Undergraduate Course: Primary Literacies 2: Developing literacies in the middle and upper stages (EDUA10168)
|School||Moray House School of Education and Sport
||College||College of Arts, Humanities and Social Sciences
|Credit level (Normal year taken)||SCQF Level 10 (Year 4 Undergraduate)
||Availability||Not available to visiting students
|Summary||The course addresses current research, theories, policies and perspectives regarding language and literacy learning and the implications for professional action in the primary school. Students will be encouraged to construct creative learning experiences that show clear and meaningful integration of language and literacy across the curriculum. Theories of genre, the writing process and critical literacy will be investigated. There is a focus throughout the course on recognising, valuing and including the literacies and languages that children bring with them from their everyday worlds into the classroom. These include a range of digital literacies or new literacies, as well as aspects of children's popular culture. Furthermore, the course will focus on approaches to supporting children with English as an additional language (EAL) in the primary classroom to access the mainstream curriculum. The course utilises ways of working with the student's own academic literacy needs and situates this within a sense of personal literacy biographies and personal search.
Lectures, workshops and independent study will focus on the following themes but these will be delivered in an integrated way:
* Talking and listening
* Developing an appreciation of the writer's craft
* Reading and writing for information
* Poetry and language awareness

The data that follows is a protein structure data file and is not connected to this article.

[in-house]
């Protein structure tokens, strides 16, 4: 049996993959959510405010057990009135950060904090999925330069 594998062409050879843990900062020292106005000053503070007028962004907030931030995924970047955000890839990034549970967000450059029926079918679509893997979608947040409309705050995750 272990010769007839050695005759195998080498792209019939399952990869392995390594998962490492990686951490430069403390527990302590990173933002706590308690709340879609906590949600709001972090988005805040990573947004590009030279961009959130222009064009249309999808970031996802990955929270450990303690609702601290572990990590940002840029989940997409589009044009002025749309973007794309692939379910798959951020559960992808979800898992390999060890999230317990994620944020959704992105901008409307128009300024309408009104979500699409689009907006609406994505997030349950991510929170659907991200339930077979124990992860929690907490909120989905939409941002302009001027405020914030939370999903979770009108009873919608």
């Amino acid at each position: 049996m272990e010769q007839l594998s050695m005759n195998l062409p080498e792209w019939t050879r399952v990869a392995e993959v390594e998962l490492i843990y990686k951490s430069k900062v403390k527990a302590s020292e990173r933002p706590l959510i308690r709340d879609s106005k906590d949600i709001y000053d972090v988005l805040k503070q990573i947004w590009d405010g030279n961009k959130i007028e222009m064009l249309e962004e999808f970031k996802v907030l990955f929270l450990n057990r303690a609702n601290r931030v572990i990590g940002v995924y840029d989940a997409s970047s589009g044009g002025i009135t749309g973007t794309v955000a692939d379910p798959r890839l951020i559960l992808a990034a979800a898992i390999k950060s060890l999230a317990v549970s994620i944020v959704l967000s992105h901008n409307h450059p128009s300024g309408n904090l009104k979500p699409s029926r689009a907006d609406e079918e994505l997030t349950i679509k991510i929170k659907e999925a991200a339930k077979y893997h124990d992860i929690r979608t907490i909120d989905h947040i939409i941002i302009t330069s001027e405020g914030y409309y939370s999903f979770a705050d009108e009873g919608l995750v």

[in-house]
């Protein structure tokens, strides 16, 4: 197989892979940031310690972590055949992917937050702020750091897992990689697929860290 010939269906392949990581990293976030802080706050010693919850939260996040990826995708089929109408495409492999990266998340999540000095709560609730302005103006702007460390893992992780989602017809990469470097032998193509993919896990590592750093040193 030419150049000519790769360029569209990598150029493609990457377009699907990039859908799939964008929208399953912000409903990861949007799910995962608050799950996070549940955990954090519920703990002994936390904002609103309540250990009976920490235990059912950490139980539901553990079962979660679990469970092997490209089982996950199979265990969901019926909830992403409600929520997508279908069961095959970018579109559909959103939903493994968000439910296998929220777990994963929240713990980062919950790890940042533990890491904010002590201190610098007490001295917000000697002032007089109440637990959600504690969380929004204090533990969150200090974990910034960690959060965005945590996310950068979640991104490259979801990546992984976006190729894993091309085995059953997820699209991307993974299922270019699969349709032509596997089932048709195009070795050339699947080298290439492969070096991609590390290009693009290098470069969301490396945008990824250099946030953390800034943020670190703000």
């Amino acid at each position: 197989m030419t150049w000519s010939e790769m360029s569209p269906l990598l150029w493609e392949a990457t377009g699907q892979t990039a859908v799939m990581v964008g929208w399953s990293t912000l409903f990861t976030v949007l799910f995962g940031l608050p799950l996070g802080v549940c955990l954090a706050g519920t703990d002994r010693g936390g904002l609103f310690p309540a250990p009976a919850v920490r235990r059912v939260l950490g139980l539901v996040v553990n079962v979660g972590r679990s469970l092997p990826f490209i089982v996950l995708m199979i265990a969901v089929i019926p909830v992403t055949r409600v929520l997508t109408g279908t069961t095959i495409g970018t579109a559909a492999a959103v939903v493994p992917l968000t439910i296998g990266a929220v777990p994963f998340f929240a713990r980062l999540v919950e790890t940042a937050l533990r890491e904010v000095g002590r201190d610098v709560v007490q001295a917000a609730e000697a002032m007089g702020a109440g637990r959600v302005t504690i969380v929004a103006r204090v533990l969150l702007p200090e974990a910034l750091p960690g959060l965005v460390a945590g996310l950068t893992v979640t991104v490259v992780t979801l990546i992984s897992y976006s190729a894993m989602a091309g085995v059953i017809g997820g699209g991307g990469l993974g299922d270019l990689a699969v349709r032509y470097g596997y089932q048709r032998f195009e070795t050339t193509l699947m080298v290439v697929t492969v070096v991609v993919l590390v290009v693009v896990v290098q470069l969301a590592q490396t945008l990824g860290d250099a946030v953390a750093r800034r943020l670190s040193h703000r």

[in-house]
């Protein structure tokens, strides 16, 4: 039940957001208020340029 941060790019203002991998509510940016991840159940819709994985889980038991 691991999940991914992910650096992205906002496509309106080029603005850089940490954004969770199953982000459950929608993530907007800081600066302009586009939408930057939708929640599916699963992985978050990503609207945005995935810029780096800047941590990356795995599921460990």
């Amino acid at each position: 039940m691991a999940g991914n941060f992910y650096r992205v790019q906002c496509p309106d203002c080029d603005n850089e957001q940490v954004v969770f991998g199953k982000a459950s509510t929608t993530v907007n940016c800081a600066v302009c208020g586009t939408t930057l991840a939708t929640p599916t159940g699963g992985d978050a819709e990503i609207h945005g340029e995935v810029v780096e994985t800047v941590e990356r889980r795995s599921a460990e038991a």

* Knowledge about language, language diversity and language policy
* Accounts of literacy learning; biography and personal narratives
* Analysis of literacy difficulties and appropriate intervention strategies
* New literacies; multimodal and digital texts
* Comprehension and critical literacy
* Literacy across learning
Entry Requirements (not applicable to Visiting Students)
||Other requirements|| None
Course Delivery Information
|Academic year 2022/23, Not available to visiting students (SS1)
|Learning and Teaching activities (Further Info)
Lecture Hours 11,
Seminar/Tutorial Hours 33,
Programme Level Learning and Teaching Hours 4,
Directed Learning and Independent Learning Hours
|Assessment (Further Info)
|Additional Information (Assessment)
||Part 1 Summative Assessment 20%
Written reflective account of the formative presentation (1000 words) including responses to peer feedback.
Part 2 Summative Assignment 80% - During exam period )
A 2,000 word individual written assignment in which students analyse a transcript of an audio-taped recording of a group of four children engaged in a learning task working within a mainstream curriculum area.
Students will select from a range of 4 different transcripts and may have the opportunity to devise their own learning activity to use with a group of children and then transcribe what happened in practice.
Part A will present a brief explanation of the learning involved in the selected transcript and will provide justification for the selection of this particular learning episode for their discussion.
Part B shall provide an analysis of the children's linguistic, cognitive and social development as evidenced in the selected transcript and an evaluation of the effectiveness of the task for the children involved.